CPeH 2016 Activities and Accomplishments
This year saw increasing attention to health IT issues — particularly consumer access to health data — at the highest levels of government, from congressional hearings and legislation to rulemaking proceedings to the president’s Precision Medicine Initiative. CPeH was often the sole consumer voice championing key benefits of health IT for patients, families and communities across the nation and urging policymakers to incorporate those benefits and digital tools into health care transformation initiatives.
Health IT in the Quality Payment Program
Under the Medicare Access and CHIP Reauthorization Act of 2015 (MACRA), the new Quality Payment Program (QPP) will bring the biggest change in Medicare reimbursement in decades. Learn more in this National Partnership fact sheet.
Engaging Patients and Families: How Consumers Value and Use Health IT
This report captures findings from a 2014 follow-up to the National Partnership's groundbreaking 2011 study on consumers’ perceptions of and experiences with health IT, as well as continuing barriers and unmet needs.
Consumer Principles for Health & Care Planning in an Electronic Environment
Consumers’ envision the next generation of care plans as a multidimensional, person-centered planning process built on a dynamic, electronic platform. The Consumer Partnership for eHealth developed a set of Consumer Principles to guide policy efforts to build the functionality to support health and care planning into health IT.
Leveraging Meaningful Use to Reduce Disparities: An Action Plan
Health information technology offers great promise in addressing and reducing health disparities, yet there has been little actual progress on this critical issue. The Consumer Partnership for eHealth has created an evidence-based action plan for leveraging the EHR Incentive Program to reduce health disparities and make a positive life-altering impact for the nation’s underserved and vulnerable populations.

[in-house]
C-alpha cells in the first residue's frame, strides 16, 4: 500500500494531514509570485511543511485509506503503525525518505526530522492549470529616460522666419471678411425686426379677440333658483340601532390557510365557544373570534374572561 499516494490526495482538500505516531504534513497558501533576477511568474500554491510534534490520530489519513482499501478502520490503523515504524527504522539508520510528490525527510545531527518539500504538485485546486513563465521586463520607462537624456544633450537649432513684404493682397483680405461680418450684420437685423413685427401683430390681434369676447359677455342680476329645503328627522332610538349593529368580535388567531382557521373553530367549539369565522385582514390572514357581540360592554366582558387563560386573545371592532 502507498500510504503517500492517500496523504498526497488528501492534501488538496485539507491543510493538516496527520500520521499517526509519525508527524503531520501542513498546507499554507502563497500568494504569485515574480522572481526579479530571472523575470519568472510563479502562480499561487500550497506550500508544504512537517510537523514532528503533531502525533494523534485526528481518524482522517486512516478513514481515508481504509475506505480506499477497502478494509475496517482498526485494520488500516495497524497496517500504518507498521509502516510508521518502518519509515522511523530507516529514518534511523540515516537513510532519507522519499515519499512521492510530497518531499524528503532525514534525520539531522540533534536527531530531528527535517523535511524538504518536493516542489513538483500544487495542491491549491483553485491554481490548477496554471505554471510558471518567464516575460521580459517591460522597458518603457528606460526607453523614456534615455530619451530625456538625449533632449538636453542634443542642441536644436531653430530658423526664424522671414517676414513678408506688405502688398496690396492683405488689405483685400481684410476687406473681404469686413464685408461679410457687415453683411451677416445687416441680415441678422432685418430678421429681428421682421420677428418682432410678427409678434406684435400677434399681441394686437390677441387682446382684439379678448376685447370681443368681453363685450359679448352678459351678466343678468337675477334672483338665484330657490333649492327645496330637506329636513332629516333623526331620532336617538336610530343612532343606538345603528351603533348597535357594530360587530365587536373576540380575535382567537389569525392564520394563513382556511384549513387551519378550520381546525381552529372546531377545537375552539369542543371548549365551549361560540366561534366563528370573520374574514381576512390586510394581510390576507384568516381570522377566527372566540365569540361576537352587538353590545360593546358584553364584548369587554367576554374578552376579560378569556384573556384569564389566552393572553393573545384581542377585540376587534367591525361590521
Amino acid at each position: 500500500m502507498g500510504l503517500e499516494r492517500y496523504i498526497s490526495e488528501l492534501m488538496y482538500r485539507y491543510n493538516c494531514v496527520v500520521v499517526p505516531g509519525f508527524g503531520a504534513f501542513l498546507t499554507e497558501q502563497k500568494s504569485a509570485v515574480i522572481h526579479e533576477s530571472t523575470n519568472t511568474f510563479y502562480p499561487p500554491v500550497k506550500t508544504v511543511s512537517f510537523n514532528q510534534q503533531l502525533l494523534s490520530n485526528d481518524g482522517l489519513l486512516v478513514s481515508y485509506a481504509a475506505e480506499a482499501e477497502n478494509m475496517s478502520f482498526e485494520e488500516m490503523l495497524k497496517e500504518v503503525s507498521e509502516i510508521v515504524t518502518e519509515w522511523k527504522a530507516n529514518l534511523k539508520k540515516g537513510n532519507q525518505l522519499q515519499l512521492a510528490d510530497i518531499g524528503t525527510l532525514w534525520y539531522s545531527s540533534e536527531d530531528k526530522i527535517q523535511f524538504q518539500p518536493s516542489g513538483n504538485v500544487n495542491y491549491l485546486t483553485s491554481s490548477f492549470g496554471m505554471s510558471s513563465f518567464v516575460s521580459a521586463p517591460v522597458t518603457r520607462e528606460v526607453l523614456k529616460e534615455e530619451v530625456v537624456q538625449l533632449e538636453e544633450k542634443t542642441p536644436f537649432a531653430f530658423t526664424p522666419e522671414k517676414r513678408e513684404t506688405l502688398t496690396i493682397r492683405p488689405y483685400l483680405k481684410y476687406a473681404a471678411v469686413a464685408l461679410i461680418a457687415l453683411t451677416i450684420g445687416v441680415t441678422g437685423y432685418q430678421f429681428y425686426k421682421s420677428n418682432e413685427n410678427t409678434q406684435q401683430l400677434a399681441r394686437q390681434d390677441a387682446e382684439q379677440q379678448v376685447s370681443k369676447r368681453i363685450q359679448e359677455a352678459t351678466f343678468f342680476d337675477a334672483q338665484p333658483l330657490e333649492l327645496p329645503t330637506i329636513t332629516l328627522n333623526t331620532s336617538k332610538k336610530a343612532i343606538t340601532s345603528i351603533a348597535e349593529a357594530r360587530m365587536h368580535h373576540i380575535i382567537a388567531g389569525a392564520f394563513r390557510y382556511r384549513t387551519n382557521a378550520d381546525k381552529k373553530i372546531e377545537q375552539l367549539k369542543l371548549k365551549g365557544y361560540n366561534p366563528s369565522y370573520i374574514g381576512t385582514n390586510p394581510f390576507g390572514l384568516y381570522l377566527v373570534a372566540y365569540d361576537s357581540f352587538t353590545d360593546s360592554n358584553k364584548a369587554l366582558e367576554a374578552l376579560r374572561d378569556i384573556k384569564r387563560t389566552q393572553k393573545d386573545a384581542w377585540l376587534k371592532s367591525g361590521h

What Family Caregivers Need from Health IT
There are 93 million family caregivers today in the United States who will provide an estimated $522 billion in care for their loved ones. Family caregivers are the perfect audience to both use and influence the development of health information technology.
Top Ten Consumer Benefits of Health Information Technology
The Electronic Health Record (EHR) Incentive Program (e.g. “Meaningful Use”) is an essential catalyst for improving the quality, safety and efficiency of care. Patients and families have already begun to experience early benefits, which will grow exponentially in coming years.
Consumer Principles for Health IT
In 2006, CPeH drafted a set of Consumer Principles, based on the Markle Foundation’s Common Framework. These principles offer guidance for consumer-friendly development of electronic health information exchange networks.
If the benefits of health IT are to be fully realized, it must be designed and implemented in ways that improve health outcomes and directly benefit consumers, patients, and their families. To inform their work, CPeH articulated a Consumer Vision for what patient-centered care, enabled by health IT, would look like.